On the 2nd of September, 1857, Mr. Max. Rothenheim, a prominent merchant of Crescent City, was murdered and robbed in broad daylight, on the trail leading from this place to Illinois Valley. A man by the name of Lewis was traveling with him at the time, and the circumstances of the murder were detailed by him as follows: Rothenheim and Lewis stopped at Elk Camp (thirty miles from town) on the night of the 1st of September, being on their way from the mining districts into town. They took an early breakfast on the morning of the 2nd, and started on. When about a mile this side of Elk Camp, it being about an hour after sunrise, Lewis, who was in advance, heard someone order them to halt, and on looking up saw a man standing ahead of them in the trail, masked, and with a double-barreled shotgun pointed at him. He sang out for Rothenheim to shoot the man, at the same time jumping from his horse. As he touched the ground the man fired, and the horse was pierced with several buckshot, Lewis seized the bridle of the horse, and ran down the trail with him some twenty-five yards, when he heard another shot and saw Rothenheim fall. As he fell someone said "you're safe," and he then saw another man, also masked, and with a revolver. Rothenheim's mule was running, and the man whom he first saw cried out, "Never mind the mule; shoot the man!" Lewis' horse had fallen dead, and he continued his flight, pursued by the robbers, he thought, some four hundred yards, when he got down into the canyon, and by a circuitous route returned to Elk Camp, where he remained until the express train came along and accompanied it in. On arriving at the scene of the murder, they found the dead horse, but could not see anything of the body of Rothenheim.
    As soon as the news reached town the excitement was intense, and Coroner Houck and Deputy Sheriff Riley, with a party, started at once to search for the body. Arriving at the spot they separated, and after considerable search found the body about twenty yards from the trail, where he had apparently laid down himself, as his attitude was perfectly easy and natural, and there were no signs of his having been taken there by violence. The body had been robbed of everything valuable. The amount of money which Rothenheim had was not known, but it was known that he had made some collections, and he also had about seven hundred dollars belonging to Lewis, which he was carrying for him. The body was brought to town and an inquest held, after which it was shipped to San Francisco for interment.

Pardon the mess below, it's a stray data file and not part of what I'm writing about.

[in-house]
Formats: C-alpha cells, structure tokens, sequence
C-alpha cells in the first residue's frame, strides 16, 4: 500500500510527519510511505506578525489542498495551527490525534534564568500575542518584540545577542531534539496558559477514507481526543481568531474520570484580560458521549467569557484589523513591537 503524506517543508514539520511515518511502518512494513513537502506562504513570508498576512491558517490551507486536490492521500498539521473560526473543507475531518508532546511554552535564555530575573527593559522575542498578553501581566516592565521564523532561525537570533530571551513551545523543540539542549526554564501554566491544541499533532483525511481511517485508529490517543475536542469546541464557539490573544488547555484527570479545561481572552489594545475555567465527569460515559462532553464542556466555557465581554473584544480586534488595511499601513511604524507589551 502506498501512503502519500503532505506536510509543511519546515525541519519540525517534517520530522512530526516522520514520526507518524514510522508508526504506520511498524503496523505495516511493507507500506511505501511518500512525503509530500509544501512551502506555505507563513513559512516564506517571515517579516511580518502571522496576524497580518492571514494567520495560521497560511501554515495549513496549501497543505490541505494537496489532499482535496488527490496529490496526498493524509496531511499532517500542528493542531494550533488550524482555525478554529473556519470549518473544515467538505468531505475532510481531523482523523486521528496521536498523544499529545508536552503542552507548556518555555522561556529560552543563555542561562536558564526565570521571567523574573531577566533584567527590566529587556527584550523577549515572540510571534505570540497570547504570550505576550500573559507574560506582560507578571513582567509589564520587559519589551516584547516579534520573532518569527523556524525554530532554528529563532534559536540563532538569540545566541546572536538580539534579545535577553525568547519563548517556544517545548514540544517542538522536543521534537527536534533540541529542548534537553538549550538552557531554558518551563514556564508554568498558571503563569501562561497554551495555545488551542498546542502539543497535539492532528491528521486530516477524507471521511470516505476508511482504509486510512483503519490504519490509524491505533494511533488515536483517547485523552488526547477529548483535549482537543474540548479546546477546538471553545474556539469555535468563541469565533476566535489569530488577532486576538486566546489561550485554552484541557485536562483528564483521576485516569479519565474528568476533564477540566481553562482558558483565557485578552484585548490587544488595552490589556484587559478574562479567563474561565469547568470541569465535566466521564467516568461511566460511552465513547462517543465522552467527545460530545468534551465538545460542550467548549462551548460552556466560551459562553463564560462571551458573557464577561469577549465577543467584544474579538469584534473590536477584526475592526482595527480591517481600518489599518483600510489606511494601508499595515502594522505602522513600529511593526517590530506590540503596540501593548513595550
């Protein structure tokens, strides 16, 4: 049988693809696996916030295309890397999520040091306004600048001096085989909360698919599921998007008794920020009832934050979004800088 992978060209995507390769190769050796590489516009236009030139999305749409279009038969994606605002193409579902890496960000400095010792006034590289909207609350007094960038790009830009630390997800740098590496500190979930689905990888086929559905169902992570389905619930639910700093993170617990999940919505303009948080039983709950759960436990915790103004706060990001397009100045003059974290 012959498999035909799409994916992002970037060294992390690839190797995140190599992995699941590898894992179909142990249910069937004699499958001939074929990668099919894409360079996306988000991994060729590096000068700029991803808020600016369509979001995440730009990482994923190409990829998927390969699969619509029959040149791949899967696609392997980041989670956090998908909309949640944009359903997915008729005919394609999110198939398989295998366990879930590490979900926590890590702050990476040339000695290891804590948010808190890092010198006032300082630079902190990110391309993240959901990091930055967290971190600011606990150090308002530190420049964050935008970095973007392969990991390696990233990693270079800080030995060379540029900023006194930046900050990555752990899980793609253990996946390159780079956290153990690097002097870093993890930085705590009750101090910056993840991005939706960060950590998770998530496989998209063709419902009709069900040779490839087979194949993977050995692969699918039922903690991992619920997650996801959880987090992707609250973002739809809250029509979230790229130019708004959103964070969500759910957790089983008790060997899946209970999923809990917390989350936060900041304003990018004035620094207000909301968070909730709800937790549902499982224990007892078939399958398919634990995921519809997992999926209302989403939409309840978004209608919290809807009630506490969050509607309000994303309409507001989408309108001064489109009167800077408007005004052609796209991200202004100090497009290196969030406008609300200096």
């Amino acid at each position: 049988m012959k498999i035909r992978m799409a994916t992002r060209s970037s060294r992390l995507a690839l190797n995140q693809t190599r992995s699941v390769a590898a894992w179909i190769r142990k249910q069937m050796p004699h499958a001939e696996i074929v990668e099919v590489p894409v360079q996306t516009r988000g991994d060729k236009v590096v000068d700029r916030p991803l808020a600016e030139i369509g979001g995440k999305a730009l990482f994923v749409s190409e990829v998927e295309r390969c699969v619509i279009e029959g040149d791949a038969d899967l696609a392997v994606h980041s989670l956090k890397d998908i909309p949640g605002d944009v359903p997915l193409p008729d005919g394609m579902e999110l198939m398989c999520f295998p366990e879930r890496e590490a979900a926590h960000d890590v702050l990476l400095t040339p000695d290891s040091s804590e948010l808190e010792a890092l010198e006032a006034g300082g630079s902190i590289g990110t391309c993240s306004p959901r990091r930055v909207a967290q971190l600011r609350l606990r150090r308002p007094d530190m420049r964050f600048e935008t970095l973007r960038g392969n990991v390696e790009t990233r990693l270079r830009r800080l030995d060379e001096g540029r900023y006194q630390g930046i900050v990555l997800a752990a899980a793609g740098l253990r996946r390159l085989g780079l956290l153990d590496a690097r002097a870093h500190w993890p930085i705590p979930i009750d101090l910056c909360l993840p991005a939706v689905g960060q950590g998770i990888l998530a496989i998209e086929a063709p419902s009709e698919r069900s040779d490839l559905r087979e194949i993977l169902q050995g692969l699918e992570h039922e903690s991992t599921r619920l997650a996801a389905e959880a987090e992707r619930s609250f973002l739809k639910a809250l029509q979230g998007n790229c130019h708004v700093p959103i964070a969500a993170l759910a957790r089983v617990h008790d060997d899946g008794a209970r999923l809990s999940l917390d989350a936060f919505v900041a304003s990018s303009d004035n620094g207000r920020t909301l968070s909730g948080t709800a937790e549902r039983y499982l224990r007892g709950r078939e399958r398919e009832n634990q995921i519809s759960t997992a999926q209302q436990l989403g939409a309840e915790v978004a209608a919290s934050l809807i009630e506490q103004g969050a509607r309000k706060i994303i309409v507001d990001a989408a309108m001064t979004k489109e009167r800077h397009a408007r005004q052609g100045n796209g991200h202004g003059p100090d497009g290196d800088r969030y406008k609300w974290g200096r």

The citizens of Crescent City offered a reward of fifteen hundred dollars for the capture of the murderers, and parties started in pursuit of the three notorious characters who were suspected of the crime--Bill and Eli Judd and a man by the name of Noble. Eli Judd was arrested at Happy Camp, where he was kept in custody for three days. He then managed to make his escape, which he did in a very bold manner, starting off and running from his guard, who had a cocked pistol in his hand and shot at him twice without effect. He was followed some two miles up the river by Henry Doolittle and others but escaped. Both the Judds were afterwards arrested at Shasta, and brought to this place. Eli was arrested at a ranch some twenty miles from Shasta by three men, one of whom recognized him from having seen him on the Klamath. After being kept two days he escaped from them but was retaken by the same party two days afterward within two miles of Shasta and lodged in jail there. Wm. Judd was then at a place called Buckeye Flat, about nine miles from Shasta, and hearing of the capture of his brother, went into the town to attempt to rescue him, and Sheriff Stockton arrested him and placed him in the same jail as Eli.